It is hard to imagine any country naming a street, park, square or any other geographical landmark in honor of its enemies. Nevertheless, for 15 years, a Soviet island carried the name of a person whom the Soviet authorities once regarded as their worst enemy.
An uninhabited island in the Kara Sea in the Arctic Ocean was discovered by the Russian Polar Expedition of the Imperial Academy of Sciences in 1901. It was decided to name its northern tip ‘Cape Kolchak’ in honor of one of the members of the expedition - young hydrographer Alexander Vasilyevich Kolchak. Seven years later, the whole island was officially named after him.
Members of the Russian Polar Expedition of the Imperial Academy of Sciences.Public Domain
In the subsequent years, Alexander Kolchak turned his back on scientific pursuits and fully dedicated himself to naval matters. During World War I, he rose to the rank of Black Sea Fleet commander.
The Revolution of 1917 and the Civil War that broke out in the country brought Alexander Vasilyevich to the very heights of power. He not only became one of the leaders of the anti-Bolshevik White movement, but was also recognized by the forces opposing Soviet power as the Supreme Ruler of Russia.
Alexander Kolchak as Black Sea Fleet commander.Public Domain
In the spring of 1919, Admiral Kolchak’s White armies began a large-scale offensive towards Moscow from Siberia, scoring a number of major victories and seizing large swathes of territory with a population of more than 5 million. This caused serious consternation among the Bolshevik leaders.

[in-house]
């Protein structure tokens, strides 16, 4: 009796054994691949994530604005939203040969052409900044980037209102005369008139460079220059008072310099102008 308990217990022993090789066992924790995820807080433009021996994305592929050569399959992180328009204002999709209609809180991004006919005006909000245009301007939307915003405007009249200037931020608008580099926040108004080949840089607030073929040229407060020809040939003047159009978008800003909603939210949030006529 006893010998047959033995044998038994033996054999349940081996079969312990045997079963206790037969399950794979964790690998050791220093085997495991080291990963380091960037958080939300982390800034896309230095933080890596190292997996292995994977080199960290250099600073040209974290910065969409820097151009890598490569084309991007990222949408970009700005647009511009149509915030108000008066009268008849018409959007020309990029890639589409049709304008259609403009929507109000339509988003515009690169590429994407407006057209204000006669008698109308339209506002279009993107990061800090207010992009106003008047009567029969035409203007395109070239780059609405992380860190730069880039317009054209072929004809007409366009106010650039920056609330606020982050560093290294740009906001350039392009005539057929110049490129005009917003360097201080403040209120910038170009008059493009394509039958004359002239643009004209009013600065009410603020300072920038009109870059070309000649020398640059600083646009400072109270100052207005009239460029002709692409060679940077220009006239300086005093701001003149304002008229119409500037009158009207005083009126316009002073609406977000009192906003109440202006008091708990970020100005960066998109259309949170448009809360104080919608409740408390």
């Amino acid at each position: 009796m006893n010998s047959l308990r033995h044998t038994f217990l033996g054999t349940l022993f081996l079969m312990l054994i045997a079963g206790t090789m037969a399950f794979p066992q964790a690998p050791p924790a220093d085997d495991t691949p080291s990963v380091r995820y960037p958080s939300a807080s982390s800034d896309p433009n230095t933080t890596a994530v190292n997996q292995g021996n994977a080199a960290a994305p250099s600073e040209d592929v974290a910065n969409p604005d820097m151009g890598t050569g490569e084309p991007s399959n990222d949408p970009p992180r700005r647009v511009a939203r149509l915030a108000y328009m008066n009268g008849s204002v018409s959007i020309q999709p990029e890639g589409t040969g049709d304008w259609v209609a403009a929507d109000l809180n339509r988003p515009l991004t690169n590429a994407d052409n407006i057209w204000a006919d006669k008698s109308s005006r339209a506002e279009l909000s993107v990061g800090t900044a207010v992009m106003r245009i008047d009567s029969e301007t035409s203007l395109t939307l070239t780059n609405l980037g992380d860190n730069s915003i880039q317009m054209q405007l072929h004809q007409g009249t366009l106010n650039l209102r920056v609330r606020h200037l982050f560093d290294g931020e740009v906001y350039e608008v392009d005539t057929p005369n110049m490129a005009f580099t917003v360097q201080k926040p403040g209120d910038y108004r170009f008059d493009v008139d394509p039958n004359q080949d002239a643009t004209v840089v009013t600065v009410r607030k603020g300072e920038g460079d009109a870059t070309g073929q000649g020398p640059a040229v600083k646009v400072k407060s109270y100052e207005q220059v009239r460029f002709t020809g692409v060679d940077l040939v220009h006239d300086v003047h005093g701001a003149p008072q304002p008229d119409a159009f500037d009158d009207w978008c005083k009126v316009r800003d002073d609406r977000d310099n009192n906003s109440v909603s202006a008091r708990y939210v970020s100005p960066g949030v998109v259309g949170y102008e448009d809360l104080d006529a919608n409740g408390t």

Lenin declared Admiral Kolchak to be the arch enemy of the Soviet Republic. “We must bend every effort and unleash our revolutionary energy and then Kolchak will be rapidly smashed. The Volga, the Urals and Siberia can and must be defended and won back,” the leader of world revolution wrote.
Kolchak during the Civil War in Russia.Public Domain
As a result of a Red Army counter-offensive, the White Guard troops were soon in headlong withdrawal back to Siberia. The Supreme Ruler himself ended up in the hands of his enemies and was shot on February 7, 1920.
Following the end of the Civil War, the names of the leaders of the defeated White movement, including that of Admiral Kolchak, were consigned to oblivion in the USSR. Soviet science also attempted to ignore the achievements of Alexander Vasilyevich as a scientist.
Kolchak Island.Public Domain
But, the years passed and the island named in honor of the Bolsheviks’ number one enemy retained its name and even featured on Soviet maps in that form. It was only in 1937 that the authorities belatedly decided to do something about it and hastily renamed it after another participant in the 1901 Russian Polar Expedition - Stepan Rastorguyev, a sergeant in the Yakut Cossack Regiment.
In their haste, the bureaucrats failed to take into account the fact that there was already a Rastorguyev Island in the Kara Sea at that time. The muddle over the two identically-named islands lasted until 2005, when it was decided to return its historical name to one of them.
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